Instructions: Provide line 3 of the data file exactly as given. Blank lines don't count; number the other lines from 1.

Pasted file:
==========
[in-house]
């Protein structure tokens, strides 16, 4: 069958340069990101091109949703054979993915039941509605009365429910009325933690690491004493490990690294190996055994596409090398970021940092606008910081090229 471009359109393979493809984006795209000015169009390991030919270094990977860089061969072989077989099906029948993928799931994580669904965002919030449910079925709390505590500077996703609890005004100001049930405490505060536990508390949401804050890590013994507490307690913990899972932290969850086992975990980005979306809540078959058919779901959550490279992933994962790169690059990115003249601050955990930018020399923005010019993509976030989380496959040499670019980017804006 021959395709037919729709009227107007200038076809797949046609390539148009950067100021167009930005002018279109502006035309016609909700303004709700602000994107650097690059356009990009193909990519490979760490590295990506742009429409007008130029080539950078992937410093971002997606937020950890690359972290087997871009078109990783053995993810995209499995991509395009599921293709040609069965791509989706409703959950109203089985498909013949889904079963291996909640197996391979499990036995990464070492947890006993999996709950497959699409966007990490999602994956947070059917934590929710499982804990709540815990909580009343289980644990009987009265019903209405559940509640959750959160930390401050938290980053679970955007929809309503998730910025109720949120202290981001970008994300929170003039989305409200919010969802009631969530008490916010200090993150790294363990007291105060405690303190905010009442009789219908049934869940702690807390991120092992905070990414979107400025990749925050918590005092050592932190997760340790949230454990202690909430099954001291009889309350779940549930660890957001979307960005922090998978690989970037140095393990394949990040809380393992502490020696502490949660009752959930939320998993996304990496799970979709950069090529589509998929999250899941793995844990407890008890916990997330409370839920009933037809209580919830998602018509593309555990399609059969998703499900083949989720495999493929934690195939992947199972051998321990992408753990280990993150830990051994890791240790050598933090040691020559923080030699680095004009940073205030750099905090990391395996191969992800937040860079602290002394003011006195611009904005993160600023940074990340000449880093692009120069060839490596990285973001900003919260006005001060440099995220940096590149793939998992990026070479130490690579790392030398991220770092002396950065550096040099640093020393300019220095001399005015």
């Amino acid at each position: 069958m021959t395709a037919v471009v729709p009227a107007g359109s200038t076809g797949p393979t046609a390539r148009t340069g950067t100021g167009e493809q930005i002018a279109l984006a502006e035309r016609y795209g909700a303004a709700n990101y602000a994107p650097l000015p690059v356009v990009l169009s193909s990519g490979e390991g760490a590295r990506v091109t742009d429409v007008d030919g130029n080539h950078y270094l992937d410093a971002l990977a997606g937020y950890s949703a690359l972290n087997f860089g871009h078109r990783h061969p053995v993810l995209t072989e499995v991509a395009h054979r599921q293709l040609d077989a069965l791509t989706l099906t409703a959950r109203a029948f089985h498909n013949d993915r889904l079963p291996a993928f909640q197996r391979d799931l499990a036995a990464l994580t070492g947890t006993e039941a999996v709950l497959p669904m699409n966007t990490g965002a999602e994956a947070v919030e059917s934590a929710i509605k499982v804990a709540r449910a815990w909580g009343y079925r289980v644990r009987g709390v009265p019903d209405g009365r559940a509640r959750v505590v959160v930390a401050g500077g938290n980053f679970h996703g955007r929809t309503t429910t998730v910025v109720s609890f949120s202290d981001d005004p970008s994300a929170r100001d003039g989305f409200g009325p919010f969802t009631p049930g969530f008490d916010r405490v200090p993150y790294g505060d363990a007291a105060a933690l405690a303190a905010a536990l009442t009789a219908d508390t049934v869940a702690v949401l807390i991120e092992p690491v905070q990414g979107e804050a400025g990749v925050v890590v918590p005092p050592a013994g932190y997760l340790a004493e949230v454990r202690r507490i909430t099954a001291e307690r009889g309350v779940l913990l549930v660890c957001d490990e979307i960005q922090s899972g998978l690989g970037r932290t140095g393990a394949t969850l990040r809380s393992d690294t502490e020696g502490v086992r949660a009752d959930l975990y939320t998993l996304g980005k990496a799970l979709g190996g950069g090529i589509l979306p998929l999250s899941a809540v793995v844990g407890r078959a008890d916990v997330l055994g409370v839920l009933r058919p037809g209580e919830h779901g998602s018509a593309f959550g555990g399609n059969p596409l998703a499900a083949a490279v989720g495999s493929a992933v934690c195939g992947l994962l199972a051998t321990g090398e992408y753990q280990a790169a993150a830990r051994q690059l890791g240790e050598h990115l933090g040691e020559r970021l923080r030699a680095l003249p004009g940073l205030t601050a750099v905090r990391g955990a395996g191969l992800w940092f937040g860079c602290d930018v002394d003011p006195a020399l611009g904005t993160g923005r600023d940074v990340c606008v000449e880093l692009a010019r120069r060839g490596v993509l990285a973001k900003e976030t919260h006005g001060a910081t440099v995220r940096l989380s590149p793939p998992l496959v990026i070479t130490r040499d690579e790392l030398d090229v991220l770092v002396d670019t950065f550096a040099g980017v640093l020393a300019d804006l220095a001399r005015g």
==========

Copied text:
């Amino acid at each position: 069958m021959t395709a037919v471009v729709p009227a107007g359109s200038t076809g797949p393979t046609a390539r148009t340069g950067t100021g167009e493809q930005i002018a279109l984006a502006e035309r016609y795209g909700a303004a709700n990101y602000a994107p650097l000015p690059v356009v990009l169009s193909s990519g490979e390991g760490a590295r990506v091109t742009d429409v007008d030919g130029n080539h950078y270094l992937d410093a971002l990977a997606g937020y950890s949703a690359l972290n087997f860089g871009h078109r990783h061969p053995v993810l995209t072989e499995v991509a395009h054979r599921q293709l040609d077989a069965l791509t989706l099906t409703a959950r109203a029948f089985h498909n013949d993915r889904l079963p291996a993928f909640q197996r391979d799931l499990a036995a990464l994580t070492g947890t006993e039941a999996v709950l497959p669904m699409n966007t990490g965002a999602e994956a947070v919030e059917s934590a929710i509605k499982v804990a709540r449910a815990w909580g009343y079925r289980v644990r009987g709390v009265p019903d209405g009365r559940a509640r959750v505590v959160v930390a401050g500077g938290n980053f679970h996703g955007r929809t309503t429910t998730v910025v109720s609890f949120s202290d981001d005004p970008s994300a929170r100001d003039g989305f409200g009325p919010f969802t009631p049930g969530f008490d916010r405490v200090p993150y790294g505060d363990a007291a105060a933690l405690a303190a905010a536990l009442t009789a219908d508390t049934v869940a702690v949401l807390i991120e092992p690491v905070q990414g979107e804050a400025g990749v925050v890590v918590p005092p050592a013994g932190y997760l340790a004493e949230v454990r202690r507490i909430t099954a001291e307690r009889g309350v779940l913990l549930v660890c957001d490990e979307i960005q922090s899972g998978l690989g970037r932290t140095g393990a394949t969850l990040r809380s393992d690294t502490e020696g502490v086992r949660a009752d959930l975990y939320t998993l996304g980005k990496a799970l979709g190996g950069g090529i589509l979306p998929l999250s899941a809540v793995v844990g407890r078959a008890d916990v997330l055994g409370v839920l009933r058919p037809g209580e919830h779901g998602s018509a593309f959550g555990g399609n059969p596409l998703a499900a083949a490279v989720g495999s493929a992933v934690c195939g992947l994962l199972a051998t321990g090398e992408y753990q280990a790169a993150a830990r051994q690059l890791g240790e050598h990115l933090g040691e020559r970021l923080r030699a680095l003249p004009g940073l205030t601050a750099v905090r990391g955990a395996g191969l992800w940092f937040g860079c602290d930018v002394d003011p006195a020399l611009g904005t993160g923005r600023d940074v990340c606008v000449e880093l692009a010019r120069r060839g490596v993509l990285a973001k900003e976030t919260h006005g001060a910081t440099v995220r940096l989380s590149p793939p998992l496959v990026i070479t130490r040499d690579e790392l030398d090229v991220l770092v002396d670019t950065f550096a040099g980017v640093l020393a300019d804006l220095a001399r005015g």